Dave Pelz says it's not the bad shot that give you those blow up holes, it's the recovery shots. He says when you hit a ball behind a tree for instance, your goal will be to advance the ball to a spot as good or better than a good first shot would have been, take the extra stroke and try to negate it with a good chip and/or putt. If you can't then a bogey instead of trying to hit a shot between two trees to get it on the green and you clip a branch and it careens out of bounds etc. etc. 

 

both of these = great advice.  

 

i'll also go one further and recommend playing a couple rounds with irons only.  i started doing this last season and it helped tremendously (i'm actually continuing to do it this season, as i enjoy hitting my long irons with greater consistency).  it makes you focus on the basics, and your misses won't be as bad.  there's so much emphasis on distance, when accuracy is far more important at this stage of your game.

post #10 of 58
Quote:
Originally Posted by MattyMFC View Post

Apologies for the loose term, just read it on another thread and it certainly applies to me.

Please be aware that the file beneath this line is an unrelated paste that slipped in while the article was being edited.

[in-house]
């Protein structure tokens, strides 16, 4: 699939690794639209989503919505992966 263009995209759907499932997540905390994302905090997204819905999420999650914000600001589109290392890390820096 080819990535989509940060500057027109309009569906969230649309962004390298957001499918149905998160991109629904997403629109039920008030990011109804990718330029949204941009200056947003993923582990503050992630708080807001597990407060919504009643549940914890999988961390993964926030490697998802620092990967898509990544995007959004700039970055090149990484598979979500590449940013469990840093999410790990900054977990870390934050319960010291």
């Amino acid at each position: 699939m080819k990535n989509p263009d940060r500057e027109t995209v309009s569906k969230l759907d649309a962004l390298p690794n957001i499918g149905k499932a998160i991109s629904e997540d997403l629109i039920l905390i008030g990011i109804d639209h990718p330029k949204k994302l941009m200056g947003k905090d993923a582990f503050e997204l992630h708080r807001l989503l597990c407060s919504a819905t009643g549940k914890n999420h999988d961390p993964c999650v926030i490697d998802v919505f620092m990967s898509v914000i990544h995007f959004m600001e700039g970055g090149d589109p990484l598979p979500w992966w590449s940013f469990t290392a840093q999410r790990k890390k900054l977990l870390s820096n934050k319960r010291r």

Been playing since July last year. Nearly a year in and I've still only shot a personal best of 102 and forever staying a handicap of 28.

Lately I've improved a lot (last round 103), and I feel I'm starting to make great progress, albeit slowly. There's ALWAYS one hole though where I self destruct and completely bottle it. It tends to be an 8 on a par 4, sometimes worse ... I shot a 12 on a par 4 a couple of months ago.

This may be a daft question but how do I get this stupid hole outta my game? Is it a mental thing?

It happens to everybody and for different reasons but if it is happening once or more every round then it becomes a problem. Some of the things I thought when I got a little better is short game (good pitch and putt skills can save so many strokes, practice it a lot), don't hit stupid balls trying to advance a ball from a bad position to be able to club down(should really only enter in your mind if you can get there or need to advance it near danger to be able to get there next shot) and remember every shot is a new shot and every shot matters and deserves your complete focus. Just my thought process.

post #11 of 58
Thread Starter 
Cheers for the replies guys, much appreciated.
Quote:
Originally Posted by RoyJeeBiv View Post


both of these = great advice.  

i'll also go one further and recommend playing a couple rounds with irons only.  i started doing this last season and it helped tremendously (i'm actually continuing to do it this season, as i enjoy hitting my long irons with greater consistency).  it makes you focus on the basics, and your misses won't be as bad.  there's so much emphasis on distance, when accuracy is far more important at this stage of your game.